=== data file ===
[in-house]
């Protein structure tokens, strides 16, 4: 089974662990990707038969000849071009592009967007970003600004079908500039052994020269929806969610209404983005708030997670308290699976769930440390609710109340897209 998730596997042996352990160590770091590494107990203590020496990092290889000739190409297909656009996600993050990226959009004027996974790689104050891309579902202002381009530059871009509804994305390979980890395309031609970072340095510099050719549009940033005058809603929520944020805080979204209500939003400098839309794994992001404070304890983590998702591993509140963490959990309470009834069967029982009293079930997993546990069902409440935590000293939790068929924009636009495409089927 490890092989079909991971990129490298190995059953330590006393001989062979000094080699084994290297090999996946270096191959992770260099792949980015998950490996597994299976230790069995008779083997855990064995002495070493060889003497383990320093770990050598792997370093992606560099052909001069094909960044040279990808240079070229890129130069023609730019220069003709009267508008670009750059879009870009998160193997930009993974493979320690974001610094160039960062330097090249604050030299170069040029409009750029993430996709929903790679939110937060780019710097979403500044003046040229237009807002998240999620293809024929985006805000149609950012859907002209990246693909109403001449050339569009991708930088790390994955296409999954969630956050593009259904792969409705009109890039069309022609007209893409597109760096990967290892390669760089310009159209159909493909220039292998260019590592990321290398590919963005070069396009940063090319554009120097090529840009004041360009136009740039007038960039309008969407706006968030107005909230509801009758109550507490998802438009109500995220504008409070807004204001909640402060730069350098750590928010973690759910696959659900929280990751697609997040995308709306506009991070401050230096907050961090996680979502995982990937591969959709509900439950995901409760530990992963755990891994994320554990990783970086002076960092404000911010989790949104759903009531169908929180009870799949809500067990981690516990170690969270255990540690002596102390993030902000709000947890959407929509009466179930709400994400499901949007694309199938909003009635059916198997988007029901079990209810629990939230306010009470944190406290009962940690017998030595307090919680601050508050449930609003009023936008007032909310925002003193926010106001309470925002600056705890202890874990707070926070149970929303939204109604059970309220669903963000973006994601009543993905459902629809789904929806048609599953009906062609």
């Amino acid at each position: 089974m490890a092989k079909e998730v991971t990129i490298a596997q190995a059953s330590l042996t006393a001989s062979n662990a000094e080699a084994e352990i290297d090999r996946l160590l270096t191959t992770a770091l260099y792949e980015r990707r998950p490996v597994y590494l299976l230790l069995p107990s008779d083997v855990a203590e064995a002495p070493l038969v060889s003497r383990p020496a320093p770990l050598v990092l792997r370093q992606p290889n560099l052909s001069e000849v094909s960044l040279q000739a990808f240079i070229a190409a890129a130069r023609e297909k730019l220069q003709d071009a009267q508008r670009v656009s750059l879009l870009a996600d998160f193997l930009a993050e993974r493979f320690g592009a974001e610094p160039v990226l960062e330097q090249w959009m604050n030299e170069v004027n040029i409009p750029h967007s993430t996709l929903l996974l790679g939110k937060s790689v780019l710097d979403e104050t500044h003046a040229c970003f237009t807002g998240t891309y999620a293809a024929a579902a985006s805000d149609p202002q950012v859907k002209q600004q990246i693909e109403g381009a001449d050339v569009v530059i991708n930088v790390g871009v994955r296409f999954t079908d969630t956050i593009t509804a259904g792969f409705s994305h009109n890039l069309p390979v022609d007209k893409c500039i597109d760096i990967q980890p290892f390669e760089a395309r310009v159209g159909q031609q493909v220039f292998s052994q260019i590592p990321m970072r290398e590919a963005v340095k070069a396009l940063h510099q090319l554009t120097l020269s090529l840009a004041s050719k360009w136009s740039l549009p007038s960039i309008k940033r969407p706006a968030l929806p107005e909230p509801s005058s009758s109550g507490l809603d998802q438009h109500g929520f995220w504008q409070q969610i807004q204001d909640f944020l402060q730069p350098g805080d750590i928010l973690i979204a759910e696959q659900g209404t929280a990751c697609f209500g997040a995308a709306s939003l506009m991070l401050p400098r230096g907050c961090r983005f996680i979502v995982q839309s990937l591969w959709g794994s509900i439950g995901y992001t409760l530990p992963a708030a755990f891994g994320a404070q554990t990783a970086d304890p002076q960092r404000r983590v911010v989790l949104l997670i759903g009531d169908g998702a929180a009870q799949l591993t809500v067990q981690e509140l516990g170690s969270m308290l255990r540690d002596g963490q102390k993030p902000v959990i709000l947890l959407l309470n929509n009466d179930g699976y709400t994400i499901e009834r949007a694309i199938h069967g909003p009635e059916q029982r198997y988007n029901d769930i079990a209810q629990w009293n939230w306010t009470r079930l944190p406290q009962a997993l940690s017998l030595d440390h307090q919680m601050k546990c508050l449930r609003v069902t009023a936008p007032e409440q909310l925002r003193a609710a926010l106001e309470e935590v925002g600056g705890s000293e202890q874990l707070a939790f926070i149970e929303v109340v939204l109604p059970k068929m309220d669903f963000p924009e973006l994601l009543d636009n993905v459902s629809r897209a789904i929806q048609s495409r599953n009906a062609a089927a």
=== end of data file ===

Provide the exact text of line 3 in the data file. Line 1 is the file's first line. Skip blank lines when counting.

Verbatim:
């Amino acid at each position: 089974m490890a092989k079909e998730v991971t990129i490298a596997q190995a059953s330590l042996t006393a001989s062979n662990a000094e080699a084994e352990i290297d090999r996946l160590l270096t191959t992770a770091l260099y792949e980015r990707r998950p490996v597994y590494l299976l230790l069995p107990s008779d083997v855990a203590e064995a002495p070493l038969v060889s003497r383990p020496a320093p770990l050598v990092l792997r370093q992606p290889n560099l052909s001069e000849v094909s960044l040279q000739a990808f240079i070229a190409a890129a130069r023609e297909k730019l220069q003709d071009a009267q508008r670009v656009s750059l879009l870009a996600d998160f193997l930009a993050e993974r493979f320690g592009a974001e610094p160039v990226l960062e330097q090249w959009m604050n030299e170069v004027n040029i409009p750029h967007s993430t996709l929903l996974l790679g939110k937060s790689v780019l710097d979403e104050t500044h003046a040229c970003f237009t807002g998240t891309y999620a293809a024929a579902a985006s805000d149609p202002q950012v859907k002209q600004q990246i693909e109403g381009a001449d050339v569009v530059i991708n930088v790390g871009v994955r296409f999954t079908d969630t956050i593009t509804a259904g792969f409705s994305h009109n890039l069309p390979v022609d007209k893409c500039i597109d760096i990967q980890p290892f390669e760089a395309r310009v159209g159909q031609q493909v220039f292998s052994q260019i590592p990321m970072r290398e590919a963005v340095k070069a396009l940063h510099q090319l554009t120097l020269s090529l840009a004041s050719k360009w136009s740039l549009p007038s960039i309008k940033r969407p706006a968030l929806p107005e909230p509801s005058s009758s109550g507490l809603d998802q438009h109500g929520f995220w504008q409070q969610i807004q204001d909640f944020l402060q730069p350098g805080d750590i928010l973690i979204a759910e696959q659900g209404t929280a990751c697609f209500g997040a995308a709306s939003l506009m991070l401050p400098r230096g907050c961090r983005f996680i979502v995982q839309s990937l591969w959709g794994s509900i439950g995901y992001t409760l530990p992963a708030a755990f891994g994320a404070q554990t990783a970086d304890p002076q960092r404000r983590v911010v989790l949104l997670i759903g009531d169908g998702a929180a009870q799949l591993t809500v067990q981690e509140l516990g170690s969270m308290l255990r540690d002596g963490q102390k993030p902000v959990i709000l947890l959407l309470n929509n009466d179930g699976y709400t994400i499901e009834r949007a694309i199938h069967g909003p009635e059916q029982r198997y988007n029901d769930i079990a209810q629990w009293n939230w306010t009470r079930l944190p406290q009962a997993l940690s017998l030595d440390h307090q919680m601050k546990c508050l449930r609003v069902t009023a936008p007032e409440q909310l925002r003193a609710a926010l106001e309470e935590v925002g600056g705890s000293e202890q874990l707070a939790f926070i149970e929303v109340v939204l109604p059970k068929m309220d669903f963000p924009e973006l994601l009543d636009n993905v459902s629809r897209a789904i929806q048609s495409r599953n009906a062609a089927a």